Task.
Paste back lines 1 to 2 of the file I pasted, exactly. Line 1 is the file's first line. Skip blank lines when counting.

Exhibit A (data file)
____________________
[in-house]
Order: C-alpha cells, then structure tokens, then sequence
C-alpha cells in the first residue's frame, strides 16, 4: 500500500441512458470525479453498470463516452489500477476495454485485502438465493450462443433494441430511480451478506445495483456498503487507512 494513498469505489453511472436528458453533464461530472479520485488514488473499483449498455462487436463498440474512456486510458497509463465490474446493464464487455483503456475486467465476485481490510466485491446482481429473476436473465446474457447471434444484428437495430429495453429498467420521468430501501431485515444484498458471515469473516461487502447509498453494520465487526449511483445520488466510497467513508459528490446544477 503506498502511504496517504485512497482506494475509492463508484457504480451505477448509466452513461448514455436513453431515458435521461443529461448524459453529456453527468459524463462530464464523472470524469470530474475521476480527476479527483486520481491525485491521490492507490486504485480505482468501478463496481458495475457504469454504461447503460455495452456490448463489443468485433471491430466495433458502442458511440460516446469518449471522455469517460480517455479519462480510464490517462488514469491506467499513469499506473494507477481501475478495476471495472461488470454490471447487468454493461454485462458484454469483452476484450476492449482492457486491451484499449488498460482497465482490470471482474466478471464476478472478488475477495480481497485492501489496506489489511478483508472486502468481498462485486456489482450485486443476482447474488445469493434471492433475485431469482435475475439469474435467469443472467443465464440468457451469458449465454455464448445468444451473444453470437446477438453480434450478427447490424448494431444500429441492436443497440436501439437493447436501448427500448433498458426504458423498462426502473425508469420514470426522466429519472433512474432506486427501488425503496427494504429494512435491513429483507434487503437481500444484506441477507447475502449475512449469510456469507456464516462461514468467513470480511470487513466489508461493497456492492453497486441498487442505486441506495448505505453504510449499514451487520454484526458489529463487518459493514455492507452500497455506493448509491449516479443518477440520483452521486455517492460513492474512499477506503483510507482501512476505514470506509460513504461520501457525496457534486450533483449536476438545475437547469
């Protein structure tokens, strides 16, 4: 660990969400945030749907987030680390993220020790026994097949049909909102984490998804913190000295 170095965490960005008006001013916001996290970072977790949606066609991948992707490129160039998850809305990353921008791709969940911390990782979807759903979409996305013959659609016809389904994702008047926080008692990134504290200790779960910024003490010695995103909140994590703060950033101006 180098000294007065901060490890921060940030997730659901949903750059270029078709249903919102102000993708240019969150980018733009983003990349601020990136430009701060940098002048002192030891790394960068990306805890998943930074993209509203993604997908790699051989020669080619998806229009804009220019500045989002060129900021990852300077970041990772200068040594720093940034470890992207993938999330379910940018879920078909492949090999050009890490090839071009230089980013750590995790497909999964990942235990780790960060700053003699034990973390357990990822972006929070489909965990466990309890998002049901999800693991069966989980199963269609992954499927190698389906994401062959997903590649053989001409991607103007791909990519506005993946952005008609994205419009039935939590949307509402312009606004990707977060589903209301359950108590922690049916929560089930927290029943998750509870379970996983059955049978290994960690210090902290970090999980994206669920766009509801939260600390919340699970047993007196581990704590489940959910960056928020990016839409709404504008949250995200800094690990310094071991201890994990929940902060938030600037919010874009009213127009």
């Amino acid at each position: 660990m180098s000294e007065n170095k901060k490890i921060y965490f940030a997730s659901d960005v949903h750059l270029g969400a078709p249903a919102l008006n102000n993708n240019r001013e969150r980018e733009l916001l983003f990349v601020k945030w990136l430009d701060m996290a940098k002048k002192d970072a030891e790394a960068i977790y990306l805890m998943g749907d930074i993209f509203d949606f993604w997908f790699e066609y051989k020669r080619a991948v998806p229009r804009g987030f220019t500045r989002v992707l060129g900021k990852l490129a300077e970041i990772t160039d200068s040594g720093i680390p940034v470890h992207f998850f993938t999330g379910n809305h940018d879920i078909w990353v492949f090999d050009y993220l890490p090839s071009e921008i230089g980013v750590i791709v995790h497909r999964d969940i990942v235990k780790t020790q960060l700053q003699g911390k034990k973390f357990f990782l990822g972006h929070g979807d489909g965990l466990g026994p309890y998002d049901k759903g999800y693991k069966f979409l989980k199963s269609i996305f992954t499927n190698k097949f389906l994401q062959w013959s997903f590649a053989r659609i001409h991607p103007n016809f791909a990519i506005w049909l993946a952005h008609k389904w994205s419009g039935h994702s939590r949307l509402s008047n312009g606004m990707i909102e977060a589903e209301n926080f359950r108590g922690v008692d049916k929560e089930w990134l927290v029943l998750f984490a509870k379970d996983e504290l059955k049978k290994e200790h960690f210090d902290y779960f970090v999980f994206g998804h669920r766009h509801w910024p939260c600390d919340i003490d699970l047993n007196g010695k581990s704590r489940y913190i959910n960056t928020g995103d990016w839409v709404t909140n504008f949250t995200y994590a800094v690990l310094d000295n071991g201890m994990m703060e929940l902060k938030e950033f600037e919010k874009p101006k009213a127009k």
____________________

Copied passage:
[in-house]
Order: C-alpha cells, then structure tokens, then sequence